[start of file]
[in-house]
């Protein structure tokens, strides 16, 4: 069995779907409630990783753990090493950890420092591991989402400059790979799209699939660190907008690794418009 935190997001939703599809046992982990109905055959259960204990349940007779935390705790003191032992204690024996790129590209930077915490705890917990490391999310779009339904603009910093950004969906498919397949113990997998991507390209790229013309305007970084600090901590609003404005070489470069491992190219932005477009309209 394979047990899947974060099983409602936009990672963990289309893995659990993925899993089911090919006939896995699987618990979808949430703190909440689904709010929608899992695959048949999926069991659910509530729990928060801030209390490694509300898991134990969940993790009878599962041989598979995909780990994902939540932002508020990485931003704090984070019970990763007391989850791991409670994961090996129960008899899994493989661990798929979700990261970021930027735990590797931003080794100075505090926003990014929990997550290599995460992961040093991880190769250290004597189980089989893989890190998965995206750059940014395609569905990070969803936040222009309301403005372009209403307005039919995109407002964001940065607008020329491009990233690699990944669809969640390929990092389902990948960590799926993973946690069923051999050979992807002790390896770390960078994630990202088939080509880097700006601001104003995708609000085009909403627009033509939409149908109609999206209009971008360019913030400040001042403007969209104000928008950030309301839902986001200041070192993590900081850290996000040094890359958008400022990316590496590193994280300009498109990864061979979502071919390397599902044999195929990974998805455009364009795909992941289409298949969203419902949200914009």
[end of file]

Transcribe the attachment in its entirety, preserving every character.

[in-house]
């Protein structure tokens, strides 16, 4: 069995779907409630990783753990090493950890420092591991989402400059790979799209699939660190907008690794418009 935190997001939703599809046992982990109905055959259960204990349940007779935390705790003191032992204690024996790129590209930077915490705890917990490391999310779009339904603009910093950004969906498919397949113990997998991507390209790229013309305007970084600090901590609003404005070489470069491992190219932005477009309209 394979047990899947974060099983409602936009990672963990289309893995659990993925899993089911090919006939896995699987618990979808949430703190909440689904709010929608899992695959048949999926069991659910509530729990928060801030209390490694509300898991134990969940993790009878599962041989598979995909780990994902939540932002508020990485931003704090984070019970990763007391989850791991409670994961090996129960008899899994493989661990798929979700990261970021930027735990590797931003080794100075505090926003990014929990997550290599995460992961040093991880190769250290004597189980089989893989890190998965995206750059940014395609569905990070969803936040222009309301403005372009209403307005039919995109407002964001940065607008020329491009990233690699990944669809969640390929990092389902990948960590799926993973946690069923051999050979992807002790390896770390960078994630990202088939080509880097700006601001104003995708609000085009909403627009033509939409149908109609999206209009971008360019913030400040001042403007969209104000928008950030309301839902986001200041070192993590900081850290996000040094890359958008400022990316590496590193994280300009498109990864061979979502071919390397599902044999195929990974998805455009364009795909992941289409298949969203419902949200914009």